Frank RutterFrancis Vane Phipson Rutter (17 February 1876 – 18 April 1937) was a British art critic, curator and activist.
In 1903, he became art critic for ''The Sunday Times'', a position which he held for the rest of his life. He was an early champion in England of modern art, founding the French Impressionist Fund in 1905 to buy work for the national collection, and in 1908 starting the Allied Artists Association to show "progressive" art, as well as publishing its journal, ''Art News'', the "First Art Newspaper in the United Kingdom". In 1910, he began to actively support women's suffrage, chairing meetings, and giving sanctuary to suffragettes released from prison under the Cat and Mouse Act—helping some to leave the country.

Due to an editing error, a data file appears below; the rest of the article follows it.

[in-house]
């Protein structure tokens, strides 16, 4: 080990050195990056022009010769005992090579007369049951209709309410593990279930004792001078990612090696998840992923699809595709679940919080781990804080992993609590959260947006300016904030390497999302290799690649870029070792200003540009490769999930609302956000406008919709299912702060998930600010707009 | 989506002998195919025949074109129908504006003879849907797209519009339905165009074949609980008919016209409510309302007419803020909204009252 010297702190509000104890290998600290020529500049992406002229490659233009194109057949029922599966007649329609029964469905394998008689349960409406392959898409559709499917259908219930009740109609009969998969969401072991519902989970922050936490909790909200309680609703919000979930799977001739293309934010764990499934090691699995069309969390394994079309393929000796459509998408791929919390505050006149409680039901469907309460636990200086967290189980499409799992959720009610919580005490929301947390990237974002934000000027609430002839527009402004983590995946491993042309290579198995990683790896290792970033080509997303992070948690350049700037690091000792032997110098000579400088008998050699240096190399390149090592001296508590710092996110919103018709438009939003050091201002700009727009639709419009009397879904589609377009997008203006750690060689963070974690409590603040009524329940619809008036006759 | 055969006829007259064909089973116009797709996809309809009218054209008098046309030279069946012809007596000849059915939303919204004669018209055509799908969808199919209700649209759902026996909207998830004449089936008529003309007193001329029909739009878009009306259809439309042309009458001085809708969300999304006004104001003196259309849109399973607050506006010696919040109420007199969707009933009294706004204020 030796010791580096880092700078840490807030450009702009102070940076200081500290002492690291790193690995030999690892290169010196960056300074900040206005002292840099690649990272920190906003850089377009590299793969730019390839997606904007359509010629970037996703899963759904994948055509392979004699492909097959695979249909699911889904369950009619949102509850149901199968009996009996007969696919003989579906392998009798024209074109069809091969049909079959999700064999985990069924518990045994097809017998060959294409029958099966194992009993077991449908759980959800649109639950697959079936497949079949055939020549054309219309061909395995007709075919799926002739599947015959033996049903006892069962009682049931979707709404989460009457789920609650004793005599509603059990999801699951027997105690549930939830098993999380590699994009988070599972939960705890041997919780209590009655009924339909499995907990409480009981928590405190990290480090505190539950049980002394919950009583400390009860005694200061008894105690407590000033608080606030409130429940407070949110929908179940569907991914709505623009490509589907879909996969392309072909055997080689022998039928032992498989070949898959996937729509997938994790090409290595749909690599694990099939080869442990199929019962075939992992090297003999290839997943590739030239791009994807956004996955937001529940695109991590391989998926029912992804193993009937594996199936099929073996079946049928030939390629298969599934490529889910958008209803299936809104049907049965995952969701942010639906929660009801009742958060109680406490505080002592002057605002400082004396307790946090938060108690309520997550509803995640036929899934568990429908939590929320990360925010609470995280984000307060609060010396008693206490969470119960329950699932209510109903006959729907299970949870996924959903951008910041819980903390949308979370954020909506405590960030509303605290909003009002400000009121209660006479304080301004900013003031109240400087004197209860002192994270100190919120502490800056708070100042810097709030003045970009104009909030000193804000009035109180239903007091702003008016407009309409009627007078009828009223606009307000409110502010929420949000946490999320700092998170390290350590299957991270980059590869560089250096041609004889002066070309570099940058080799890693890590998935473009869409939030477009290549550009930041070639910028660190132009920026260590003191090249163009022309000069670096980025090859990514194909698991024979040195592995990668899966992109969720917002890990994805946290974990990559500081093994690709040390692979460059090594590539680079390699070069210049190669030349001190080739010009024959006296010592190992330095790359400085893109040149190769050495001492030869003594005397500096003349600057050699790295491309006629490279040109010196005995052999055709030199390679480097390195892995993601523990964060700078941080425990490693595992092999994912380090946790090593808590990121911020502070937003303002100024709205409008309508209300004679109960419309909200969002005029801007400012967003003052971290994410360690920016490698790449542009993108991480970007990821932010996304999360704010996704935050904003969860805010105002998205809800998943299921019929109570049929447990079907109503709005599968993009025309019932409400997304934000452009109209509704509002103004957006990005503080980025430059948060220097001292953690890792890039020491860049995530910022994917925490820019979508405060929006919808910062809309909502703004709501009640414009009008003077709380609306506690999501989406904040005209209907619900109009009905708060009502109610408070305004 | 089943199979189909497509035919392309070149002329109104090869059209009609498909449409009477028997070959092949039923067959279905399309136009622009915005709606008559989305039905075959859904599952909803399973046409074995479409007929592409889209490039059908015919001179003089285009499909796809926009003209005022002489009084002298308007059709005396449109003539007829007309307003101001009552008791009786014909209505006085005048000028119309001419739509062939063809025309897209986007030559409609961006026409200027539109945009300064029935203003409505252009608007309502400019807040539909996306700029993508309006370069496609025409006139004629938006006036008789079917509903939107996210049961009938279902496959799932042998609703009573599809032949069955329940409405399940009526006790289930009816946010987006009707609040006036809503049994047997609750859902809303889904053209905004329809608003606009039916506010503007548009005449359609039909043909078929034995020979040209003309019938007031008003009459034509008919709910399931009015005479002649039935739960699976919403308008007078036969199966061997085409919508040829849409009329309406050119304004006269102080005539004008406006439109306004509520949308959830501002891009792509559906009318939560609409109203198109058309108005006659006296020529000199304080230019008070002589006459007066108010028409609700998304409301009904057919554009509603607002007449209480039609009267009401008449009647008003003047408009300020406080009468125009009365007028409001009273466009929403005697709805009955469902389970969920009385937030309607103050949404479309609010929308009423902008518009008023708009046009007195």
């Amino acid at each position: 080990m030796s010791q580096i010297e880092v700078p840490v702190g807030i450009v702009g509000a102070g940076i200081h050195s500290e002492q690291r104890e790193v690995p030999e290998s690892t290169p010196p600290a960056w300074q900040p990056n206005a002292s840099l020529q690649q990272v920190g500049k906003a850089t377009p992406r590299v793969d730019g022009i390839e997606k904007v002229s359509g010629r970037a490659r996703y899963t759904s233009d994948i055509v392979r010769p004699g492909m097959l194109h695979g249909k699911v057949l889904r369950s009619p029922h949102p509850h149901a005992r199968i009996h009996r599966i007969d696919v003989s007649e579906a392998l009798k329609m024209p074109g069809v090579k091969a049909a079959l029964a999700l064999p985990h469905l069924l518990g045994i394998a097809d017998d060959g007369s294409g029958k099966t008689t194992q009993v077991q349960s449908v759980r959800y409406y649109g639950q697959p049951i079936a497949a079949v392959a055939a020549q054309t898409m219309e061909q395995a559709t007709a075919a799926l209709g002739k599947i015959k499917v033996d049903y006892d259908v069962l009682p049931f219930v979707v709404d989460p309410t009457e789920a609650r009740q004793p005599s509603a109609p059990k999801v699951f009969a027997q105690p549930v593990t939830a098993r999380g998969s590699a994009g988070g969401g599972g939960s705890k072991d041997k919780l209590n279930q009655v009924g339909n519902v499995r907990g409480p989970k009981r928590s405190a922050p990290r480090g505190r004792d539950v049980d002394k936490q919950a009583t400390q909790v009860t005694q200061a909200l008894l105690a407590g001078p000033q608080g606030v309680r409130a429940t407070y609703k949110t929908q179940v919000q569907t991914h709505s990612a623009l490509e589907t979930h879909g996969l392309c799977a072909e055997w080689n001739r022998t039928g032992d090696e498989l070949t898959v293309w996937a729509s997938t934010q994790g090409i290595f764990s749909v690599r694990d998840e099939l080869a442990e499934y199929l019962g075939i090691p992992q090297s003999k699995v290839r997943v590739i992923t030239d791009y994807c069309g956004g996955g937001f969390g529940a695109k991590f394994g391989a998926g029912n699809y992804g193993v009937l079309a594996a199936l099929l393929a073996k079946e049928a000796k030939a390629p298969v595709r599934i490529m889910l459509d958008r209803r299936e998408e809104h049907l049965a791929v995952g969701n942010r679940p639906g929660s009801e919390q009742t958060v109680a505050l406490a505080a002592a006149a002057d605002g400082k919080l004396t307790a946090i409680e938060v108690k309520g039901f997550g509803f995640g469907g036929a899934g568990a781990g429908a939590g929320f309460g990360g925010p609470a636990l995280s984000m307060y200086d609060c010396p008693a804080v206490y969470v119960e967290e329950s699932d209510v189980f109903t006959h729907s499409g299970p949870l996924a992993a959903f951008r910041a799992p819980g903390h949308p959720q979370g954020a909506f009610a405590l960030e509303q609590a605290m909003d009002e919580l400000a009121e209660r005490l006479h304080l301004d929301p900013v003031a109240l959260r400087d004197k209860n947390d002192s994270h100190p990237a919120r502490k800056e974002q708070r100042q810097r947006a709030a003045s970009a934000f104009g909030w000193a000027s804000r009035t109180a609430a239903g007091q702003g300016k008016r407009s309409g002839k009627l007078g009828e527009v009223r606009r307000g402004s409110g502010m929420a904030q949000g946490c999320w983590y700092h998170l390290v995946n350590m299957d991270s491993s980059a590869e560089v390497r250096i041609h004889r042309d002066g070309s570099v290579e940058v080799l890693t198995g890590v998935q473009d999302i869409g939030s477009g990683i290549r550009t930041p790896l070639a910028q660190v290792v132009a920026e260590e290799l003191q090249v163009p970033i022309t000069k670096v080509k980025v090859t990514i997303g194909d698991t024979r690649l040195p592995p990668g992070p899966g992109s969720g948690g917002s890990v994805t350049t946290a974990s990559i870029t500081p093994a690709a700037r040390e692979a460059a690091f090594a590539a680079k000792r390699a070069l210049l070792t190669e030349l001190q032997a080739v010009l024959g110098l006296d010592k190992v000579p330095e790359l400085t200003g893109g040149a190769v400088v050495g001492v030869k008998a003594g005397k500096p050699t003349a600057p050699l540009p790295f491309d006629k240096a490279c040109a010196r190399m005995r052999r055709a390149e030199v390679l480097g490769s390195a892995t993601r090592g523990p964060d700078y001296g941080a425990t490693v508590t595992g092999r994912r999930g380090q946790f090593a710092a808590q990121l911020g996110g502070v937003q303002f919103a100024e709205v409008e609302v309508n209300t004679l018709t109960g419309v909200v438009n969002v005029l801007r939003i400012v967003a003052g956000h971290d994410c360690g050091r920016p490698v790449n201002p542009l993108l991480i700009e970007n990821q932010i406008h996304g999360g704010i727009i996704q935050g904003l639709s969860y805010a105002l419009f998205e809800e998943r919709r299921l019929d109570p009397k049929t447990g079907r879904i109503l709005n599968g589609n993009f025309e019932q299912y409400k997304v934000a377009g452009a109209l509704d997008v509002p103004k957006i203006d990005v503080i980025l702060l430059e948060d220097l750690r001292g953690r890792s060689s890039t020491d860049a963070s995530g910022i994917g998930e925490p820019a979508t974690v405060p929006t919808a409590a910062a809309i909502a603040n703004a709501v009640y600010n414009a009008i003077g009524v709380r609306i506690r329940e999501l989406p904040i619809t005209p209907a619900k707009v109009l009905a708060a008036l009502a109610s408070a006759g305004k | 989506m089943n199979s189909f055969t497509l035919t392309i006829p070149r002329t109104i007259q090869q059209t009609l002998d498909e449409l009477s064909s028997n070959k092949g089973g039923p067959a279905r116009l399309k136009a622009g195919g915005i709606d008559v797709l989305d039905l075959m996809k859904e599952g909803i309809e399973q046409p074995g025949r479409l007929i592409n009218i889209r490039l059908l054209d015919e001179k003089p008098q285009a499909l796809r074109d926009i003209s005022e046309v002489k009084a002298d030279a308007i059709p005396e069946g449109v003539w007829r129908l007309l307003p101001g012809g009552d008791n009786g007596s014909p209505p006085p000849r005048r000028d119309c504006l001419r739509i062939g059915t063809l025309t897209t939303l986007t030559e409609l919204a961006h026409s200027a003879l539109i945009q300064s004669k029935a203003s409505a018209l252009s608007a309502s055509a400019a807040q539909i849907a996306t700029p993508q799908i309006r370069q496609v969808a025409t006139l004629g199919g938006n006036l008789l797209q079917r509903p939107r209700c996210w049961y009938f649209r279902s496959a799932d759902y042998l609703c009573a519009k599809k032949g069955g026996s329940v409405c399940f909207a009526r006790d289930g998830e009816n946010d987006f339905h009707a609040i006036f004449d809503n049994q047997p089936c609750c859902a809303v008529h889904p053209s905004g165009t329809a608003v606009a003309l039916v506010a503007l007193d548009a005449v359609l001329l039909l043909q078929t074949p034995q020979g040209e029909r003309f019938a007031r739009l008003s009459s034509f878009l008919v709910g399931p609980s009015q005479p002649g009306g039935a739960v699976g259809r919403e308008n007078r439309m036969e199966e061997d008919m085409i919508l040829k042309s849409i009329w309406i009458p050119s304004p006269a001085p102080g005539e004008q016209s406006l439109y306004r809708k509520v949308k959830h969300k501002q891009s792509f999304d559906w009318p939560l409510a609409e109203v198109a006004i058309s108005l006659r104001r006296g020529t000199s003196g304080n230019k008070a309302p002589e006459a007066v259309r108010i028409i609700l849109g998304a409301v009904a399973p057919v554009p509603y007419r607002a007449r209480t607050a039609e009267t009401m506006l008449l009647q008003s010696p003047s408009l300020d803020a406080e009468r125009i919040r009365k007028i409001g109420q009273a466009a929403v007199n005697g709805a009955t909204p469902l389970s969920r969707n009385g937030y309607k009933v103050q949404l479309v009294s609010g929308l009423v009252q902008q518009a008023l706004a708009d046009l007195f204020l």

From 1912 to 1917, he was the curator of Leeds City Art Gallery. In 1917, he edited the cultural journal, ''Art & Letters'', with Herbert Read. In his writing after World War I, Rutter observed that advertising imagery was seen by far more people than work in art galleries; he noted a new realism after the period of "abstract experiment"; and he praised the work of Dod Procter as a "complete presentation of twentieth century vision". Provided by Wikipedia